Economic Calendar

Monday, March 19, 2012

Apple’s Cook to Discuss Plans for $97.6 Billion Cash Hoard

By Adam Satariano - Mar 19, 2012 6:27 AM GMT+0700

Apple Inc. (AAPL) will outline plans on a conference call tomorrow for its $97.6 billion in cash and investments, signaling that investors may get the dividend they’ve been seeking from the world’s most valuable company.

Chief Executive Officer Tim Cook and Chief Financial Officer Peter Oppenheimer will host the call, scheduled for 9 a.m. New York time, Cupertino, California-based Apple said in a statement today. The company didn’t elaborate on its plans, and said it won’t discuss topics besides cash.

March 16 (Bloomberg) -- Apple Inc. began selling its new iPad today, drawing the customary lines of cheering, die-hard fans to Apple stores around the world. Bloomberg's Jon Erlichman reports on Bloomberg Television's "Bloomberg West." (Source: Bloomberg)

Apple’s cash pile has swelled amid surging demand for its products, such as the iPhone and iPad. Shareholders have urged Apple to return some of the balance to investors in the form a dividend, and have been awaiting an announcement after Cook said this year the company has “more than we need to run a company” and that the board is considering its options.

“This is something that large shareholders have been asking for,” said Shaw Wu, an analyst at Sterne Agee & Leach Inc. “When you look at the cash generation capability of Apple, it’s just tremendous.”

Apple may introduce a dividend of $2 a share, according to data compiled by Bloomberg. That estimate is based in part on the dividends paid by other large technology makers, including Microsoft Corp. and International Business Machines Corp. Apple and Google Inc. (GOOG), owner of the most-popular search engine, are the only technology companies with market values higher than $100 billion that don’t pay a dividend.

Dividend Predictions

A dividend would be an added boon to investors who have already seen the company’s stock rise 45 percent this year to $585.57 as of March 16. Apple co-founder Steve Jobs, who died in October, long resisted calls to return some of the money to investors.

Apple generated $16 billion in cash in the first quarter of fiscal 2012, which ended in December. Wu predicts that Apple will generate about $75 billion in cash this year. Besides Wu, analysts at Morgan Stanley, JPMorgan Chase & Co. (JPM) and Mizuho Securities USA Inc. also have predicted that Apple will institute a dividend.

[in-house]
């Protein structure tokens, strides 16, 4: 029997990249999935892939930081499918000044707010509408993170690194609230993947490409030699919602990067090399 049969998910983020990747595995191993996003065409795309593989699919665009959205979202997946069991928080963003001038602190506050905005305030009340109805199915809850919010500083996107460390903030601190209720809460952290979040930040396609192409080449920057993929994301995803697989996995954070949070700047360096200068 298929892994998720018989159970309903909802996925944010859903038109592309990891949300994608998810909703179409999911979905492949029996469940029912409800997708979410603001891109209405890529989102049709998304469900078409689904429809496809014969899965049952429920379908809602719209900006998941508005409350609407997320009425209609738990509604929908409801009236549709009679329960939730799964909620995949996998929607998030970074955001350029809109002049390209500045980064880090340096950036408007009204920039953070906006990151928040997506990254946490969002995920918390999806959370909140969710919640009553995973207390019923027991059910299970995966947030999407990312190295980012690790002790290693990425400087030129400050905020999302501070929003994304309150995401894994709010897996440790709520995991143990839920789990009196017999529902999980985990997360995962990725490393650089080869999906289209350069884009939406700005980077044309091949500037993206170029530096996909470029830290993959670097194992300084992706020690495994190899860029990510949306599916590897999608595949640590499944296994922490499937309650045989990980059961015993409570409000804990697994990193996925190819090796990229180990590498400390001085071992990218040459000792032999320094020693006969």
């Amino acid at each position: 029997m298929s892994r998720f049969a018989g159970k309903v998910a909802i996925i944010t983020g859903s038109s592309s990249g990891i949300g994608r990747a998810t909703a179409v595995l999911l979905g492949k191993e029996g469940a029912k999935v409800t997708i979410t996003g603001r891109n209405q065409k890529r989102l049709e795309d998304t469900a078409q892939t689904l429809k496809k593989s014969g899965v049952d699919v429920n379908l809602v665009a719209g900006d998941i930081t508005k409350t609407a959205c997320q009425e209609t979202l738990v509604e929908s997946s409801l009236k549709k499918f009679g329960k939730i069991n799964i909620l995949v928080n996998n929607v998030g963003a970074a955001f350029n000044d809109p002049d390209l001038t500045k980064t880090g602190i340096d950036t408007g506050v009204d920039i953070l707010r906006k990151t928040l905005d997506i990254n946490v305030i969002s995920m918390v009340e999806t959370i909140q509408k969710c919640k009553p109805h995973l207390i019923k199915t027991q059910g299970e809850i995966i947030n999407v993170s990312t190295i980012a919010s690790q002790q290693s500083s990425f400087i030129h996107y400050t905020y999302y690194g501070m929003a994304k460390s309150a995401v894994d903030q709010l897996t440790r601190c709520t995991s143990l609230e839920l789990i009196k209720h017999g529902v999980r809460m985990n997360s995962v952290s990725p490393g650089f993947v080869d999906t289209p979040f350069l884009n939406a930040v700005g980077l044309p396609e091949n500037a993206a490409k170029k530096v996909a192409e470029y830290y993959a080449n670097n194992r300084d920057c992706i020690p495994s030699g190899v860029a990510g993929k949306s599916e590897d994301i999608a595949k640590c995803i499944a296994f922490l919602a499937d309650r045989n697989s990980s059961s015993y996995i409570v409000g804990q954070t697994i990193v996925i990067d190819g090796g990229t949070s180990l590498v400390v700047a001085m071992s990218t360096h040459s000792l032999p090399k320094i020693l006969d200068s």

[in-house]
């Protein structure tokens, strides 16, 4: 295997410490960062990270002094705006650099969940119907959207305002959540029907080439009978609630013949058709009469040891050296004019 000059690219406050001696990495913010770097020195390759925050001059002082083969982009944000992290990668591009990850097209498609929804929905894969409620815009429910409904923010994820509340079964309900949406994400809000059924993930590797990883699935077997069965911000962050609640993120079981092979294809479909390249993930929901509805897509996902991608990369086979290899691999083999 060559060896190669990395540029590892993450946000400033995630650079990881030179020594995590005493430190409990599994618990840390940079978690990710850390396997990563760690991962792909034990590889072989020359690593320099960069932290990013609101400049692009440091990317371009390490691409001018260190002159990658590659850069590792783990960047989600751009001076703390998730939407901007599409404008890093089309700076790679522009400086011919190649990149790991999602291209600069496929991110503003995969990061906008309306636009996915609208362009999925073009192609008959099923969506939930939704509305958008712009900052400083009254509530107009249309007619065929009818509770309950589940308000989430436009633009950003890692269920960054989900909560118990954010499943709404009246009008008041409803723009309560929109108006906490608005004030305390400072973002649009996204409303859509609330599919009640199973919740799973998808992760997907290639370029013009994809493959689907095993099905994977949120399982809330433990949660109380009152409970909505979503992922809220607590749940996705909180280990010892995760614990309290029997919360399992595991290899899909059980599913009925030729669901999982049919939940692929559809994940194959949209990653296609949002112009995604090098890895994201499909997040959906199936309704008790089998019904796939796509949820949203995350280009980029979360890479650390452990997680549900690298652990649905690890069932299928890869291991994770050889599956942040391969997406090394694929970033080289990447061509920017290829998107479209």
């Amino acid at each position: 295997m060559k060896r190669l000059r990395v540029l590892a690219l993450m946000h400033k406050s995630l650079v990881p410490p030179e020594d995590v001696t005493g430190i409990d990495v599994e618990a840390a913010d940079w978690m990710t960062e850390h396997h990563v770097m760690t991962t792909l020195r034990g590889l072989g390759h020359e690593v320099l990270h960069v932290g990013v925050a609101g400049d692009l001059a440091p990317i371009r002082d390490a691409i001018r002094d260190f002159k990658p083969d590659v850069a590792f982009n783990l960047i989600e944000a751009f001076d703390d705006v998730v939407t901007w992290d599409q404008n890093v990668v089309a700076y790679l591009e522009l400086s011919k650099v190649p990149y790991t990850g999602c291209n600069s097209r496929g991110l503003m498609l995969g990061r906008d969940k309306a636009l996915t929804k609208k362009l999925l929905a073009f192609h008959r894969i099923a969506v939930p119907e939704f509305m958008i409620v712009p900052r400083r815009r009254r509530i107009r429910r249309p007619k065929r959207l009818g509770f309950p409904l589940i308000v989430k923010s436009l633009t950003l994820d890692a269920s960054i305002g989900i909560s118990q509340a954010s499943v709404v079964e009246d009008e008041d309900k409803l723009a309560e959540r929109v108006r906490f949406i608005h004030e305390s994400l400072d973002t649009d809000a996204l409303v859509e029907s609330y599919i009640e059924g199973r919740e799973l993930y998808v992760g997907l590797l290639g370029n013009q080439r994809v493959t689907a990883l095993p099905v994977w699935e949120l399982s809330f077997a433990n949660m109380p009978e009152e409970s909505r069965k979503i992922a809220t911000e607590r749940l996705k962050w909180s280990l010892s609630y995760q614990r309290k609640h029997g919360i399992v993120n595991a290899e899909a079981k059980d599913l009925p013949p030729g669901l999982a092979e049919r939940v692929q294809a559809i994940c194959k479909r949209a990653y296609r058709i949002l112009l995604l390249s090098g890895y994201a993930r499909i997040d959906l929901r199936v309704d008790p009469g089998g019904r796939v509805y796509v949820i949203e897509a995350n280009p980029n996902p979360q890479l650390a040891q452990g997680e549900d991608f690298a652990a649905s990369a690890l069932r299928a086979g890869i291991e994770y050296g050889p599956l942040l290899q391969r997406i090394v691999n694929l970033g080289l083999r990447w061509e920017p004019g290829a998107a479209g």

The growing amount of money on Apple’s balance sheet has followed the introduction of the iPhone, the best-selling smartphone, and the iPad, the leading tablet computer. The company last week debuted a third-generation iPad, which comes with a high-definition screen and faster processor.

Apple this year surpassed Exxon Mobil Corp. (XOM) to be the world’s most valuable company. The iPhone maker’s market value is $545.97 billion, compared to $407.4 billion for Exxon Mobil.

To contact the reporter on this story: Adam Satariano in San Francisco at

To contact the editor responsible for this story: Tom Giles at


Oil Trades Near One-Week High in New York as Saudi Output Climbs

By Ben Sharples - Mar 19, 2012 6:01 AM GMT+0700

Oil traded near the highest price in a week in New York as investors bet that the second-highest Saudi Arabian crude output since at least 1980 signals fuel demand is increasing.

Futures were little changed after climbing the most in more than three weeks on March 16. Saudi Arabia, the largest producer in the Organization of Petroleum Exporting Countries, pumped 9.87 million barrels a day in January, according to data submitted by the government to the Joint Organization Data Initiative. Reports this week may show the economy strengthening in the U.S., the world’s biggest crude consumer.

Oil for April delivery was at $107.36 a barrel, up 30 cents, in electronic trading on the New York Mercantile Exchange at 9:54 a.m. Sydney time. The contract, which expires tomorrow, climbed 1.9 percent to $107.06 a barrel on March 16, the highest close since March 9. The more active May future rose 31 cents to $107.89 a barrel today. Prices have advanced 8.6 percent this year.

Brent oil for May settlement was at $125.95 a barrel, up 14 cents, on the London-based ICE Futures Europe exchange. The European benchmark contract was at a premium of $18.06 to New York futures for the same month.

Saudi Arabia’s output in January rose 0.6 percent from December and compares with 10.05 million barrels a day in November. The November figure was the largest in at least 31 years, according to the U.S. Energy Department.

Saudi exports climbed 2 percent in January to 7.5 million barrels a day, the JODI data show. Shipments by Iran, OPEC’s second biggest producer, increased to 2.3 million barrels a day, the highest since December 2008.